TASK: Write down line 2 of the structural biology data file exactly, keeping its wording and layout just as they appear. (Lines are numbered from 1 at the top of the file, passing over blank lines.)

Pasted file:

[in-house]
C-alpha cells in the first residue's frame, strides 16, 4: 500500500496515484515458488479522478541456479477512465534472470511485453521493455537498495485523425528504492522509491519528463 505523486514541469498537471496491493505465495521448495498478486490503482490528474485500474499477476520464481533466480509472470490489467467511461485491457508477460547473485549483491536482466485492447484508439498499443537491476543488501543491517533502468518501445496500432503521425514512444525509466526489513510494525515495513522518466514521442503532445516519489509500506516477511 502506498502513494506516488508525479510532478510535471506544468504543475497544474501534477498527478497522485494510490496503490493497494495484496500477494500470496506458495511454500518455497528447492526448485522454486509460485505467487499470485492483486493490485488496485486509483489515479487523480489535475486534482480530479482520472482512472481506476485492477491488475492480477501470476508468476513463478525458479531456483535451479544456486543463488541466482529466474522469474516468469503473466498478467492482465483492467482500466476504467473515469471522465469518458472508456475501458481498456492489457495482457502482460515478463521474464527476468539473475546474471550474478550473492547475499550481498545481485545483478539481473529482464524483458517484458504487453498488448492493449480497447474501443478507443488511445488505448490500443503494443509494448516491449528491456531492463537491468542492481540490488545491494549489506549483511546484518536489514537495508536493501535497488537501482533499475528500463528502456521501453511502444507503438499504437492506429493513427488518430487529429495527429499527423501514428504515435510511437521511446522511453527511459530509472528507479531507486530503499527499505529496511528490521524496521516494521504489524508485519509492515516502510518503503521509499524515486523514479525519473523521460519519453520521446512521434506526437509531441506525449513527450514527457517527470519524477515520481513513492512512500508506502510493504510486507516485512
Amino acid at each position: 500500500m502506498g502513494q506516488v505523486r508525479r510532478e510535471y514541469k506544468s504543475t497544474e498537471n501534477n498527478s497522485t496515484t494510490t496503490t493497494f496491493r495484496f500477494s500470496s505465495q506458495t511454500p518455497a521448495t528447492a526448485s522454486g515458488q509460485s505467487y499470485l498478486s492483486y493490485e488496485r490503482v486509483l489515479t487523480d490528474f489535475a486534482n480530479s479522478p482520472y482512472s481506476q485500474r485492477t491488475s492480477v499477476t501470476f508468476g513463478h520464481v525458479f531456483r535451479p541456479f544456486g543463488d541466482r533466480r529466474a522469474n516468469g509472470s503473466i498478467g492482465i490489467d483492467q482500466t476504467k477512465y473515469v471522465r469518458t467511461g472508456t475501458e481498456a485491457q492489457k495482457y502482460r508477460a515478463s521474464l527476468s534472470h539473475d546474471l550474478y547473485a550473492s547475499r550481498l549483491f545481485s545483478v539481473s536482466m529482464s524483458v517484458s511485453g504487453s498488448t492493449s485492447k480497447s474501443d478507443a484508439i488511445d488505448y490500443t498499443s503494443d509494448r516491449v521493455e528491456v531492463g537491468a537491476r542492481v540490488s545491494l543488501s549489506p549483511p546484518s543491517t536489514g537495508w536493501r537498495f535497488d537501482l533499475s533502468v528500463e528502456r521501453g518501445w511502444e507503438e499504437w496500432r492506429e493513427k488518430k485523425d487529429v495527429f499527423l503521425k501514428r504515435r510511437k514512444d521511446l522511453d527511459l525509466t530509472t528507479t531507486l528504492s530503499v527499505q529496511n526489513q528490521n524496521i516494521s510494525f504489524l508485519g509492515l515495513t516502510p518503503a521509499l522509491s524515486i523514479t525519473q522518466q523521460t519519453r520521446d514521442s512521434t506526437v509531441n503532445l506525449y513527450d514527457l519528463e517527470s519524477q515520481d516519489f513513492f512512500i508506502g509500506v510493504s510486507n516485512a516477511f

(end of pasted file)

C-alpha cells in the first residue's frame, strides 16, 4: 500500500496515484515458488479522478541456479477512465534472470511485453521493455537498495485523425528504492522509491519528463 505523486514541469498537471496491493505465495521448495498478486490503482490528474485500474499477476520464481533466480509472470490489467467511461485491457508477460547473485549483491536482466485492447484508439498499443537491476543488501543491517533502468518501445496500432503521425514512444525509466526489513510494525515495513522518466514521442503532445516519489509500506516477511 502506498502513494506516488508525479510532478510535471506544468504543475497544474501534477498527478497522485494510490496503490493497494495484496500477494500470496506458495511454500518455497528447492526448485522454486509460485505467487499470485492483486493490485488496485486509483489515479487523480489535475486534482480530479482520472482512472481506476485492477491488475492480477501470476508468476513463478525458479531456483535451479544456486543463488541466482529466474522469474516468469503473466498478467492482465483492467482500466476504467473515469471522465469518458472508456475501458481498456492489457495482457502482460515478463521474464527476468539473475546474471550474478550473492547475499550481498545481485545483478539481473529482464524483458517484458504487453498488448492493449480497447474501443478507443488511445488505448490500443503494443509494448516491449528491456531492463537491468542492481540490488545491494549489506549483511546484518536489514537495508536493501535497488537501482533499475528500463528502456521501453511502444507503438499504437492506429493513427488518430487529429495527429499527423501514428504515435510511437521511446522511453527511459530509472528507479531507486530503499527499505529496511528490521524496521516494521504489524508485519509492515516502510518503503521509499524515486523514479525519473523521460519519453520521446512521434506526437509531441506525449513527450514527457517527470519524477515520481513513492512512500508506502510493504510486507516485512